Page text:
One does not usually expect a sober conference of traders and other players in the battery metals space to go all apocalyptic.
Producers or the near/former producers.
What will happen is that no major in the mining industry shall consider new investments until prices breach $1.20.
Rights issues are the best way of raising funds in a way that does not disadvantage existing shareholders
Supercycle meets Kubler-Ross.
One wonders then how much greater the value-destruction in the sector would be if these properties were properly removed from the books of their current holders.
"Ideally the company should be broken up into a Chinese piece, a Turkish-listed piece and an 'other' piece."
This is quite a rollercoaster ride. Buckle your seatbelts it’s going to be a bumpy ride.
Let the worst currency win!
The mining space has needed a tungsten champion for some time.
Who is the Robespierre in the current scenario?
Gold turned sharply higher after the brusque sell-off showing that the sell-off was largely an engineered event
It is almost a truism these days that large mining companies are clueless on capex but we are starting to wonder if the rocketing capex for major projects may not be a case of “the lady doth protesteth too much, methinks”.
Specialty metals suffer, in many cases, from being either combined with other metals in small quantities to gain relevance or have stand-alone usages that seem obscure or humdrum. In the case of vanadium the market is large but the sources are many, with recycling (the miner’s worst enemy) being a major source.
The mining sector now resembles a Civil War battlefield with a few wounded staggering around amongst the corpses, the shell holes and burnt out weaponry. It’s grim out there.
Just when you thought it was safe to go back in the water, something nasty comes along and snaps at you beneath the waist.
The Rare Earths space has had more revivals than the Sound of Music. Over the last 18 months this "go-go" corner of the mining world has had it's ups and downs and several of the downtrends tempted ourselves and others to call an end to the boomlet.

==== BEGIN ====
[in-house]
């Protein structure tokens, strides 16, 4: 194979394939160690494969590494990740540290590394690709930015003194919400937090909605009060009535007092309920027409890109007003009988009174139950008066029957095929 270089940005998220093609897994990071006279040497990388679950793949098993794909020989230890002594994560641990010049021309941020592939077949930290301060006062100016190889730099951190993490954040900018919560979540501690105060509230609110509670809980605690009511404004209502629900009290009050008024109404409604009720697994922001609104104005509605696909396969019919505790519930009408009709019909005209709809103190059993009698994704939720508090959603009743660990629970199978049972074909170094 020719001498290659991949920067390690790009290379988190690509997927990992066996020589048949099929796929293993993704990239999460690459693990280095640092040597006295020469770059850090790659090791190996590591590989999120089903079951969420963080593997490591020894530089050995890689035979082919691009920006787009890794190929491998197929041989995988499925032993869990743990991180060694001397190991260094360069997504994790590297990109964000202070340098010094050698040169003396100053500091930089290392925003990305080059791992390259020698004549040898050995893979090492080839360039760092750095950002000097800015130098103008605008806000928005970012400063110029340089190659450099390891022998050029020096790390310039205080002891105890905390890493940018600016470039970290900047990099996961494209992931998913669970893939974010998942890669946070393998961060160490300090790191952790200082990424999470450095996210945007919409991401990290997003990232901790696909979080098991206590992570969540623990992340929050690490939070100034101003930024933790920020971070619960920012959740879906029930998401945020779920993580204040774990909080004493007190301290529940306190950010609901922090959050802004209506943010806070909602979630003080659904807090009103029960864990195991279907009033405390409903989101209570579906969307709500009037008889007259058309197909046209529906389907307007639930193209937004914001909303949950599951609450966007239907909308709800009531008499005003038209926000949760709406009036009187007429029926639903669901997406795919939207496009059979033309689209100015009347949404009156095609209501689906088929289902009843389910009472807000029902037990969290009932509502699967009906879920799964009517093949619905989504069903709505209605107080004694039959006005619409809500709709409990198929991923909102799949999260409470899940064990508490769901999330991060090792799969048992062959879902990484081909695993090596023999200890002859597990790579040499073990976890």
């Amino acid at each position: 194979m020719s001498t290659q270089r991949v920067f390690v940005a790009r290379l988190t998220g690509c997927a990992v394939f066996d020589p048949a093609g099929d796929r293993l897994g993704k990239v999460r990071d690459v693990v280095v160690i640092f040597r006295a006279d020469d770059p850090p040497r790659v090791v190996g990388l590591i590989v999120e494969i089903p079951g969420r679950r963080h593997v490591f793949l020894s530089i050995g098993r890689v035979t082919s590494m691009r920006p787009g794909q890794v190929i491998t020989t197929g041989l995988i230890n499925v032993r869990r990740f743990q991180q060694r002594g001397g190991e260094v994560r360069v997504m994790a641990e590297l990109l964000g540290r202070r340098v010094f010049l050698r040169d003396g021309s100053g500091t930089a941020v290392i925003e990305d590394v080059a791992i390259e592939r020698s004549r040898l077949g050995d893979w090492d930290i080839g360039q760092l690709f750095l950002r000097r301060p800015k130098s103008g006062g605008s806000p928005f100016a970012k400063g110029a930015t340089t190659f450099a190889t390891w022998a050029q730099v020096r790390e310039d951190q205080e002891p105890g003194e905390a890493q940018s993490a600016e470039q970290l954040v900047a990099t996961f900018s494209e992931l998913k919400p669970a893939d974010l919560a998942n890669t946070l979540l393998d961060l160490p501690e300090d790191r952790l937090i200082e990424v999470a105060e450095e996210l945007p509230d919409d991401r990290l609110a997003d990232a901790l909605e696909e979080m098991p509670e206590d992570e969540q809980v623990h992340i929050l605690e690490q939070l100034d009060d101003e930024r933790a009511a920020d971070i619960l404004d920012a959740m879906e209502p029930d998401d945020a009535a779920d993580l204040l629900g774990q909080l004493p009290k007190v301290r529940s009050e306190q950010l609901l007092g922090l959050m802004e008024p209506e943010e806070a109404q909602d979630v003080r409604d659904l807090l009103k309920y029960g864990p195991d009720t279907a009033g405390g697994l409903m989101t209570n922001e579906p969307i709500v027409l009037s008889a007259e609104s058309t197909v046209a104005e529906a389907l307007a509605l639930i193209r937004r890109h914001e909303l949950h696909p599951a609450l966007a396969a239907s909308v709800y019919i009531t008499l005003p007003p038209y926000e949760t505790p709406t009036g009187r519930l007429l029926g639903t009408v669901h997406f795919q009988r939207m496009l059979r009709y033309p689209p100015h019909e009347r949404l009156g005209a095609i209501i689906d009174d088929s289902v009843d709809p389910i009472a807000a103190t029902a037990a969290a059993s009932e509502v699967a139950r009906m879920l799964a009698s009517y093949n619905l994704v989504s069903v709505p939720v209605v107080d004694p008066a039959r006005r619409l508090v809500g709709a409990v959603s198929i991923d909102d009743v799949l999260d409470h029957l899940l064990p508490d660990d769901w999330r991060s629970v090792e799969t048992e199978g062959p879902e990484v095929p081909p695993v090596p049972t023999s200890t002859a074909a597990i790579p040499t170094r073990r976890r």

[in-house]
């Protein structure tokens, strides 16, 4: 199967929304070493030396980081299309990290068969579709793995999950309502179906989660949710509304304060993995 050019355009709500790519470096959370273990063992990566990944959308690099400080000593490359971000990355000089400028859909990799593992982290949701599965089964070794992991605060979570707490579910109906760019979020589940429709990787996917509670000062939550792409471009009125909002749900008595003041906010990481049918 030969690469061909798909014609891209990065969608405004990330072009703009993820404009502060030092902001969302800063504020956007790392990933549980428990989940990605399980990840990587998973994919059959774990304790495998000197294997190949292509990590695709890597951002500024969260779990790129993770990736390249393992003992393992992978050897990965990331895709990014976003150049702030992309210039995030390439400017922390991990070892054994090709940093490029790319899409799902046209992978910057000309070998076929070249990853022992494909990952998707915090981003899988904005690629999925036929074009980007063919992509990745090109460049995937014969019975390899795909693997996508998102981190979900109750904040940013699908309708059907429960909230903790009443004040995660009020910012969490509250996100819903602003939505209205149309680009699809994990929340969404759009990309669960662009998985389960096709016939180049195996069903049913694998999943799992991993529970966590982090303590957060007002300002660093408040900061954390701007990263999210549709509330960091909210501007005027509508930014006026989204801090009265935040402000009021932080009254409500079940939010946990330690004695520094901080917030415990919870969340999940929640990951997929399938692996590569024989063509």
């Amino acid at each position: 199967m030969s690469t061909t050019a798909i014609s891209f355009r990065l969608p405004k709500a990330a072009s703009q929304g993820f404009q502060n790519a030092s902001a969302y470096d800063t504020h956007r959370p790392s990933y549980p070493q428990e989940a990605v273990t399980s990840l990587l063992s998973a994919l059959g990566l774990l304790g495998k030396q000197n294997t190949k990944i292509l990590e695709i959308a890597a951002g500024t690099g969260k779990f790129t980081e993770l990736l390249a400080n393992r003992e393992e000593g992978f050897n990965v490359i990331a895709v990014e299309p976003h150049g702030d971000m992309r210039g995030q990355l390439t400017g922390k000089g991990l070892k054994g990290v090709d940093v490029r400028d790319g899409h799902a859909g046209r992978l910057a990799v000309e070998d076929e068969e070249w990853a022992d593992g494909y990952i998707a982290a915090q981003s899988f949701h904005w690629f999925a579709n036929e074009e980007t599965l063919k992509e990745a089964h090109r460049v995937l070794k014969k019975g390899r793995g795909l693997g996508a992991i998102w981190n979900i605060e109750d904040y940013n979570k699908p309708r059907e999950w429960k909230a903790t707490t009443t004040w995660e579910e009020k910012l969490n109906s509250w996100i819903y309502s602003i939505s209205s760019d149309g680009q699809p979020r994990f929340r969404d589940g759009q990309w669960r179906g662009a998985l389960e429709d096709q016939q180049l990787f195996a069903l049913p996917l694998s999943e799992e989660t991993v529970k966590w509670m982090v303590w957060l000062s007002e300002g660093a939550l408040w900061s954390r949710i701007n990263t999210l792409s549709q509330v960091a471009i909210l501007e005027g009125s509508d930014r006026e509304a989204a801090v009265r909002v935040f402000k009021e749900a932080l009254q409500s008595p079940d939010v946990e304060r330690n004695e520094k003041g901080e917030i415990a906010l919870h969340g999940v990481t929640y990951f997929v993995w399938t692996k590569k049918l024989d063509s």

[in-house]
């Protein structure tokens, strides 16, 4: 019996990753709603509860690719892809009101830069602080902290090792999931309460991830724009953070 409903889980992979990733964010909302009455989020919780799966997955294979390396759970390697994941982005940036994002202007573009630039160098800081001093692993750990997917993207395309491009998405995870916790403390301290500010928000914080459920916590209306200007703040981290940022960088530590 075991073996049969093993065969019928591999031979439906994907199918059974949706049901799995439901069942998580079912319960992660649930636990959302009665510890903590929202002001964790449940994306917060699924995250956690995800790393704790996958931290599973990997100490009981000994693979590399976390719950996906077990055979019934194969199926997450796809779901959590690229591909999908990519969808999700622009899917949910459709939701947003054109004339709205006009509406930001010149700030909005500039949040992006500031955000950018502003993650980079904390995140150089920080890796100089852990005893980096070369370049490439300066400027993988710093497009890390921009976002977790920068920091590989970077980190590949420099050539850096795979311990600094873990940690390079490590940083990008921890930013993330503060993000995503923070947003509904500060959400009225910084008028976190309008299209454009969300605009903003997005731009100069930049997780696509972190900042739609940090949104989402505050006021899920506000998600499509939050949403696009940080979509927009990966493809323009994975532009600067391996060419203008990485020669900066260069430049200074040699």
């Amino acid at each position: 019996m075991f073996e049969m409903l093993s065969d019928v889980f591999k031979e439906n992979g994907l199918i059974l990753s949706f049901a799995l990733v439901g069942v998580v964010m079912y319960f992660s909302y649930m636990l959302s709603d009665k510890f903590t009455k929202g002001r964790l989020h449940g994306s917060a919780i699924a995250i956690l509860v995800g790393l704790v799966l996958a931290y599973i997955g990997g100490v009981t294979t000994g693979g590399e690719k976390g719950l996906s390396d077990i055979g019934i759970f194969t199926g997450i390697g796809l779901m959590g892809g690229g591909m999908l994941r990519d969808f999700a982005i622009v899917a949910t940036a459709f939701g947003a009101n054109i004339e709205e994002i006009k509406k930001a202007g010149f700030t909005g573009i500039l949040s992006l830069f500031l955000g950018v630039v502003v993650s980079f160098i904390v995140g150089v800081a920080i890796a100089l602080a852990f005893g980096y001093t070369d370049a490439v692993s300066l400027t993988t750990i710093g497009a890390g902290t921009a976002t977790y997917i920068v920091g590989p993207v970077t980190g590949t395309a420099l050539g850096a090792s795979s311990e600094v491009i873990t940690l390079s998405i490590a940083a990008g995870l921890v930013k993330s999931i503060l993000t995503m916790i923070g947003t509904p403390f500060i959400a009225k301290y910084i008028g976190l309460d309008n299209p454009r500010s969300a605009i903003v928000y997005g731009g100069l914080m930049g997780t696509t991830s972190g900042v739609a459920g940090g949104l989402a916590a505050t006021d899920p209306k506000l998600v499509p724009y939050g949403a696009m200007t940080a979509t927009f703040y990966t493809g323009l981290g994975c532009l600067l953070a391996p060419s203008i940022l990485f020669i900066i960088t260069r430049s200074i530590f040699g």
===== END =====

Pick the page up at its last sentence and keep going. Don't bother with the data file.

The price of metals may not have retreated much but the prices of equities in the mining space have been brutalized over the last six weeks. It is clear to us from this that we have long suspected has taken place. We maintain that there was never all that much new long term interest in mining equities (particularly precious metals) and that most of the momentum was coming from the rising liquidity tide engendered by QE2. Read the full commentary
Back in 2005, we were asked by the esteemed journal, The Banker, to write an op-ed piece and we chose the topic "China and the End of Cheap." Memory of this came back to us recently with talk rising about how production costs and wages were rising in China, prompting manufacturers to shift production elsewhere (with the dilemma of where else to shift that was so absolutely cheap and yet could get the task done). We had posited in our note that China would follow the path of Japan, Korea, and Taiwan in ceasing to be the "cheap and cheerful" production sites for the world's knick-knacks. Read the full article.
The name US Nickel at this point in time is not exactly a total misnomer but could reflect the major shift in recent times into the Australian gold space. However, the current duality at the company might only be a temporary phenomenon as we would not be surprised to see the two disparate activities divided up again via a demerger operation or via the US Nickel assets
The metals markets were briefly sidetracked by the Japanese earthquake and subsequent nuclear emergency. Gold did not know whether to go up or down in response to the damage wrought in Japan and the financial measures the Japanese government took. Was it inflationary? Or was it the straw that broke the camel's back of global recovery? Read the full report
Never rains but it pours...Lundin mining now has two offers on the table.
The surge in the super-sexy Rare Earth stocks has made Strategic Metals a craved space in which to be invested This renewed interest has enable companies in the subspace to crawl out of the bunkers and start to raise money and dust off projects